Byline: Kristin Young

SAN FRANCISCO — Brooks Brothers is getting in touch with its feminine side.
Betting that women represent a big growth opportunity, the retailer opened a 16,000-square-foot flagship here with a new store concept that places an emphasis on the women’s category. The store opened at 150 Post Street in the Union Square district.
“We took a different merchandise position. We’re opening up the front door with women’s clothes, which is very different for us,” said Joseph R. Gromek, president and chief executive officer of the men’s wear retailer.
The store was modeled after the Fifth Avenue flagship in New York that opened in May of last year. The sleek, urban design is clean, spare and modern with expansive spaces, well-placed vases of orchids and a glass facade rising two stories.
Walking in the door, one sees little men’s wear. A full range of women’s apparel and accessories dominates the first floor — taking about three-quarters of the space — with knit sweaters, skirts, woven shirts and career suitings. Men’s shirts and ties are toward the back of the floor. The rest of men’s wear, including the traditional suitings and an expanded sportswear collection, is on the second floor.
While mum about first-year projections for the store here, Gromek said he expects it to rank third after the Fifth Avenue and Madison Avenue stores in New York. Brooks Brothers recorded sales of $640.7 million for the year ended March 31.
Gromek said he expects women’s apparel and men’s sportswear to account for 50 percent of total sales. Men’s shirts and ties are planned to account for 25 percent of sales, while men’s suitings are expected to generate the remaining 25 percent.
Gromek said the setup has worked well at the Fifth Avenue store in New York. Sales of women’s apparel there currently run about 20 percent, roughly double what the company churns out per store in the women’s category throughout the company’s 81 units in the U.S.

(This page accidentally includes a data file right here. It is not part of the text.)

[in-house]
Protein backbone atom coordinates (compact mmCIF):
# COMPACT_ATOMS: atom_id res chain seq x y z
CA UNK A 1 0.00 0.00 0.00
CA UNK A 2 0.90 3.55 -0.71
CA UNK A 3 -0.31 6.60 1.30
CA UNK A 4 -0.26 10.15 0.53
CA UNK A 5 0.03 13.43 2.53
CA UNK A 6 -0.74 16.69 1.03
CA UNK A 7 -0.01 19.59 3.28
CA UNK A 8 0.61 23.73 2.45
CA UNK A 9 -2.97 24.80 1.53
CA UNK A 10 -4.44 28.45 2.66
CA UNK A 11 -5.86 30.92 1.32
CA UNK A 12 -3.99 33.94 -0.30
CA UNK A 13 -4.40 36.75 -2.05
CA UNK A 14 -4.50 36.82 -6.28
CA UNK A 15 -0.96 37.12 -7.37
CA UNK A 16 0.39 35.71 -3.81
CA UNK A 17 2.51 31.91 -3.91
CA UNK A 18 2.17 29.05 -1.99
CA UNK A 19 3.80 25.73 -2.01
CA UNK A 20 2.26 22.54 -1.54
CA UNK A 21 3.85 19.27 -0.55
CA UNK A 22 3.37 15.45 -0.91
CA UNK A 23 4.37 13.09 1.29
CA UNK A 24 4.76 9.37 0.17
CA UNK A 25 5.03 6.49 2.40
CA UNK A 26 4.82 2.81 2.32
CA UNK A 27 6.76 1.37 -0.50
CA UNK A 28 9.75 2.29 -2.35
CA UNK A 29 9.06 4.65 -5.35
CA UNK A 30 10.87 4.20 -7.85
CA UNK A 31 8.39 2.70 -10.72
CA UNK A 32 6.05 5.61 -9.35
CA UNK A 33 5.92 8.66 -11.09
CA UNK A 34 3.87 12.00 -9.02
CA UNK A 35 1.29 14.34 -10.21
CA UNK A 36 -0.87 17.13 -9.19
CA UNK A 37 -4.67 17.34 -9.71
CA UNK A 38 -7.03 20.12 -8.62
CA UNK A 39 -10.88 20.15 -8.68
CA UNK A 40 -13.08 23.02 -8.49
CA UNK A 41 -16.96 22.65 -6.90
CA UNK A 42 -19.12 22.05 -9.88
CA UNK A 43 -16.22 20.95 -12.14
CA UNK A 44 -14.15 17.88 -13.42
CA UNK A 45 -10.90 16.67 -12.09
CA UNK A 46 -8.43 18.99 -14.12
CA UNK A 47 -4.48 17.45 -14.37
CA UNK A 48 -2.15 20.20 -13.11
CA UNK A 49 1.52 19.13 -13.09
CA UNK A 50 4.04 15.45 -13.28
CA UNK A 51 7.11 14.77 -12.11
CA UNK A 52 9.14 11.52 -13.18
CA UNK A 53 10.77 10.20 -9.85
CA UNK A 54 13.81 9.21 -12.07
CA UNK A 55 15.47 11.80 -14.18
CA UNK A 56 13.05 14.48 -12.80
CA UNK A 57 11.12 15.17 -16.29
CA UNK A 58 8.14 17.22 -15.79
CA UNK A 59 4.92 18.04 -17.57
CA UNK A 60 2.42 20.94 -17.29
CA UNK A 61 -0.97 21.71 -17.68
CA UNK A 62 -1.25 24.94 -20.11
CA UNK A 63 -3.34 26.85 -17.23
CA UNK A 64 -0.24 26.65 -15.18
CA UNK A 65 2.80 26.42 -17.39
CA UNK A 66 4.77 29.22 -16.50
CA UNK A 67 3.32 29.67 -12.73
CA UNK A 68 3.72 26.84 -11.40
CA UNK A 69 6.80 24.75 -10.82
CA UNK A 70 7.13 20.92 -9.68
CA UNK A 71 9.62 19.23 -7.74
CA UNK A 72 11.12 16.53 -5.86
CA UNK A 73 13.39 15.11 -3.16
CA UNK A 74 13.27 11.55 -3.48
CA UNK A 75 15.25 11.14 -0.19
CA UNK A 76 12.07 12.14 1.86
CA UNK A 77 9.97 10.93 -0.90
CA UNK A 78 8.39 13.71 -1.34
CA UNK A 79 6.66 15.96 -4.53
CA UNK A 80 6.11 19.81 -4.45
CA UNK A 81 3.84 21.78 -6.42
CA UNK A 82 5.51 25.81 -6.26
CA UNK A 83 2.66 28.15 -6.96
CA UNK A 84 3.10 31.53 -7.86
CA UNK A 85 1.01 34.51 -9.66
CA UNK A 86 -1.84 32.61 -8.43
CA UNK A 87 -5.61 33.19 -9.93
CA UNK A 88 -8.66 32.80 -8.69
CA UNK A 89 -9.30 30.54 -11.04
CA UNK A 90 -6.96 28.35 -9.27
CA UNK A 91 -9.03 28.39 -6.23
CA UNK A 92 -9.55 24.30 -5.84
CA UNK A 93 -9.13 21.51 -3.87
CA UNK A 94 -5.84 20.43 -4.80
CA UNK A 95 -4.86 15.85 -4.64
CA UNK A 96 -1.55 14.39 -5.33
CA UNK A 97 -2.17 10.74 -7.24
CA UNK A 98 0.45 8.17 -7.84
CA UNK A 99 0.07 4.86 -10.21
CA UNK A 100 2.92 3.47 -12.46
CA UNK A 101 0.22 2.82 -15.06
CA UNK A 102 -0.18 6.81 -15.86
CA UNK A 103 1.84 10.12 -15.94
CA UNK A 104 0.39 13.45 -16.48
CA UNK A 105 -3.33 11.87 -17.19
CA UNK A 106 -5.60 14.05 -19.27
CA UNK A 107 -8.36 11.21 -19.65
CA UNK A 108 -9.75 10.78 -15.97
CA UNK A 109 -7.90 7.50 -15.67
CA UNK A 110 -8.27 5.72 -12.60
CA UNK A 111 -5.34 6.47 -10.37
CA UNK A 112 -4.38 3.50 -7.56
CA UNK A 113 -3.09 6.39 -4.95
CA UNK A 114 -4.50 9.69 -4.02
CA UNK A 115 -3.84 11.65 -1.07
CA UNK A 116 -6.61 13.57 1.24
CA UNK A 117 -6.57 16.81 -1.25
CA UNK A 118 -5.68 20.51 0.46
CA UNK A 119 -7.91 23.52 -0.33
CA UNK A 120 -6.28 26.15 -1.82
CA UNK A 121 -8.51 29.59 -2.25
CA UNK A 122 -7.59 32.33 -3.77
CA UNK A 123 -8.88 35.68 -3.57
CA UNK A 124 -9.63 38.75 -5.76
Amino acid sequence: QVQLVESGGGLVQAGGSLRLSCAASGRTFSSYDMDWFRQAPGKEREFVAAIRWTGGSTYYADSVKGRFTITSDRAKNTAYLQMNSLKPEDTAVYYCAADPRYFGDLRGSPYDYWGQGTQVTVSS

“We expect that to happen here in San Francisco,” said Gromek. “The objective is to ultimately achieve 25 percent of the store’s sales.”
The new concept is part of the company’s push to update itself to effectively compete with other retailers like Gap and Banana Republic. Brooks Brothers will continue to sell traditional items such as career suitings, but the current women’s collection features new shapes for the retailer, including knee-length skirts in stretch fabrics, cashmere sweaters with three-quarter-length sleeves and tie-neck blouses.
“We have to be current fashion, not old fashion,” said Gromek. “We really have to be able to sell product beyond replacement. We have to be able to sell [women] things they don’t necessarily need, but things that they want.”
Steven M. Newman, president of retail, said putting women’s front and center is expected to benefit the men’s side of the business, too.
“We’re counting on women to change the perception of Brooks Brothers,” he said. “We think women shop more, and in picking up something for themselves will see something they might purchase for their significant other.”
The store had a soft opening about a week prior to its official debut. Gromek said early results have given him confidence: Top sellers in the women’s wear category included a silk, three-quarter sleeve mock turtleneck sweater selling at $58; a silk sweater twinset at $136; woven shirts selling for $58; various pants ranging from $88 to $198; and a corduroy skirt at $48.
About 500 people turned out for the opening party on July 11 and helped raise funds for Young Artists at Work, a program of the Yerba Buena Center for the Arts.
Brooks Brothers has opened 32 U.S. stores in the last 18 months. It opened its first airport location at LaGuardia in New York last November.
Two more airport locations are slated to open this year in Ohio and in Texas. A flagship in Milan is expected to open next spring. The 180-year-old retailer is a subsidiary of Marks & Spencer in the U.K.

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